Hospital Performance for Pharmacologic Venous Thromboembolism Prophylaxis and Rate of Venous Thromboembolism: A Cohort Study
What is the association between pharmacologic venous thromboembolism (VTE) prophylaxis rates and hospital-associated VTE?
A retrospective, multicenter cohort study was conducted at 35 hospitals in Michigan between January 2011 and September 2012. Charts from 31,260 general medicine patients were explored for VTE prophylaxis use at admission, VTE risk factors, and VTE events within 90 days following hospital admission. Patients were excluded from analysis if they were receiving systemic anticoagulation, had a contraindication to pharmacologic prophylaxis, or were at low risk for VTE (Caprini score <2). Hospitals were grouped into tertiles of performance based on use of pharmacologic prophylaxis at admission.
A total of 14,563 of 20,794 (70.0%) of eligible general medicine patients received pharmacologic VTE prophylaxis on hospital admission. Pharmacologic prophylaxis for VTE was used in 85.8%, 72.6%, and 55.5% of hospitals in the high-, middle-, and low-performance tertiles. Central venous catheter use during admission occurred in 10.9-12.6% of patients across the three tertiles. A history of malignancy was present in 19.1-22.3% of patients across the three tertiles. Mechanical prophylaxis was ordered on 20.6%, 36.2%, and 32.9% of patients in the high-, middle-, and low-performance tertiles. A total of 226 VTE events occurred within 90 days of admission over 1,765,449 days of patient follow-up. Compared to high-performance hospitals, VTE risk was not different in middle-performance (hazard ratio [HR], 1.10; 95% confidence interval [CI], 0.74-1.62) or low-performance (HR, 0.96; 95% CI, 0.63-1.45) tertiles after adjusting for potential confounders. These findings did not change based on adjustment for mechanical prophylaxis, adherence to prophylaxis during the hospitalization, or re-admission within 90 days of the index hospitalization. Major bleeding occurred in 0.26-0.32% of all patients across the three tertiles.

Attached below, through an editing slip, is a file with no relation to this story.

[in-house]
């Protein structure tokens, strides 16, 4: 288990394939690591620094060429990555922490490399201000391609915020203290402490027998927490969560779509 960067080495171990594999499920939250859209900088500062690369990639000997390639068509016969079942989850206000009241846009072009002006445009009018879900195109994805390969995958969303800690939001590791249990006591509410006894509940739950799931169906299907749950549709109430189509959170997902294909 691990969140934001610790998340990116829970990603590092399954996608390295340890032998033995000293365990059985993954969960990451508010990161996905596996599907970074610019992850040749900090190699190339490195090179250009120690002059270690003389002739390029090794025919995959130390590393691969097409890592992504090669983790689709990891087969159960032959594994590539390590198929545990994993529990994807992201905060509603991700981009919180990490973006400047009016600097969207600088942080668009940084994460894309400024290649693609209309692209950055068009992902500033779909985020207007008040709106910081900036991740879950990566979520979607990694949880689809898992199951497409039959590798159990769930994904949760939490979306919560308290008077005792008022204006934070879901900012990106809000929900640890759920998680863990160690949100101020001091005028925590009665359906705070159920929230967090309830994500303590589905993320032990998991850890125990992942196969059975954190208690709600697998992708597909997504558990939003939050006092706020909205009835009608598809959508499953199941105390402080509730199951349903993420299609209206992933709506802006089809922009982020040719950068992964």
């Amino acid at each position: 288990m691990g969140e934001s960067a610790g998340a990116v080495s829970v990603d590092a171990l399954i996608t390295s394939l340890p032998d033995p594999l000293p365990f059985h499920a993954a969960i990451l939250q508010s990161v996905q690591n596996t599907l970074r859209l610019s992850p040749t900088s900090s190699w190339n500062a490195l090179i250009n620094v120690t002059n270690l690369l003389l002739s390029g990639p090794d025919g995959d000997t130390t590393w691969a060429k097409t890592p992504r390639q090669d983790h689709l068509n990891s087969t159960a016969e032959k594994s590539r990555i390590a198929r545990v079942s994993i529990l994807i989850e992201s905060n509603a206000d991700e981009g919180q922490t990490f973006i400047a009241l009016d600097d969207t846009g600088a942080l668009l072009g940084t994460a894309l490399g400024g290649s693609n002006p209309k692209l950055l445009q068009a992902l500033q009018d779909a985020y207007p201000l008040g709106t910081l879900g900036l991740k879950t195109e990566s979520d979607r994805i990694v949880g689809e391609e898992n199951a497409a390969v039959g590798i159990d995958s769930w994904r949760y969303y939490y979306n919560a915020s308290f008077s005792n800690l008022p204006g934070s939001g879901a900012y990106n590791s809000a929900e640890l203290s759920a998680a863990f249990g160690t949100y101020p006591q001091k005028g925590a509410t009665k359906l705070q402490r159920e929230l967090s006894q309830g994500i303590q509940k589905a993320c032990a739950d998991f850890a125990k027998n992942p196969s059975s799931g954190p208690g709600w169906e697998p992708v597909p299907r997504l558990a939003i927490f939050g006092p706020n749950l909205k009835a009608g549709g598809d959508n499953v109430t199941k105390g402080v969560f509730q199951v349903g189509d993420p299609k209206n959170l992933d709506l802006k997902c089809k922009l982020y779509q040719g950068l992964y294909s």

The authors concluded that VTE risk in hospitalized general medicine patients is low and does not appear to be closely associated with hospital-wide pharmacologic VTE prophylaxis utilization. Based on their findings, the authors question the effectiveness of efforts guided at increasing pharmacologic VTE prophylaxis utilization in hospitalized medical patients.
This large, multicenter, hospital-based cohort study sheds important light into the practice patterns and real-world outcomes associated with pharmacologic VTE prophylaxis in hospitalized medical patients. While there is little doubt that hospitalized surgical patients are at substantial risk for VTE, there have been conflicting reports as to the risk for generalized medical patients. Prior studies demonstrating benefit of pharmacologic VTE prophylaxis have often included surgical patients, patients in the intensive care units (ICU), and patients with malignancy. Those patients are at inherently higher baseline risk of VTE than the general medicine hospitalized patient without cancer. In this study, surgical and ICU patients were excluded, but a significant percentage of the cohort had a history of malignancy. Additionally, unlike some prior studies, this analysis relied on symptomatic VTE as the primary outcome, which is likely to be more clinically relevant than VTE identified on routine imaging of all patients. This study highlights the importance of baseline risk assessment before implementation of population-wide therapeutic strategies. Based on these results, policy makers may reconsider the utility of a strategy to encourage pharmacologic VTE prophylaxis among all hospitalized patients and instead consider targeted interventions at patients with higher VTE risk, such as surgical, ICU, and cancer patients.
Clinical Topics: Pulmonary Hypertension and Venous Thromboembolism, Vascular Medicine
Keywords: Michigan, Intensive Care Units, Neoplasms, Central Venous Catheters, Venous Thromboembolism, Venous Thrombosis, Risk Factors, Risk Assessment, Hospitalization
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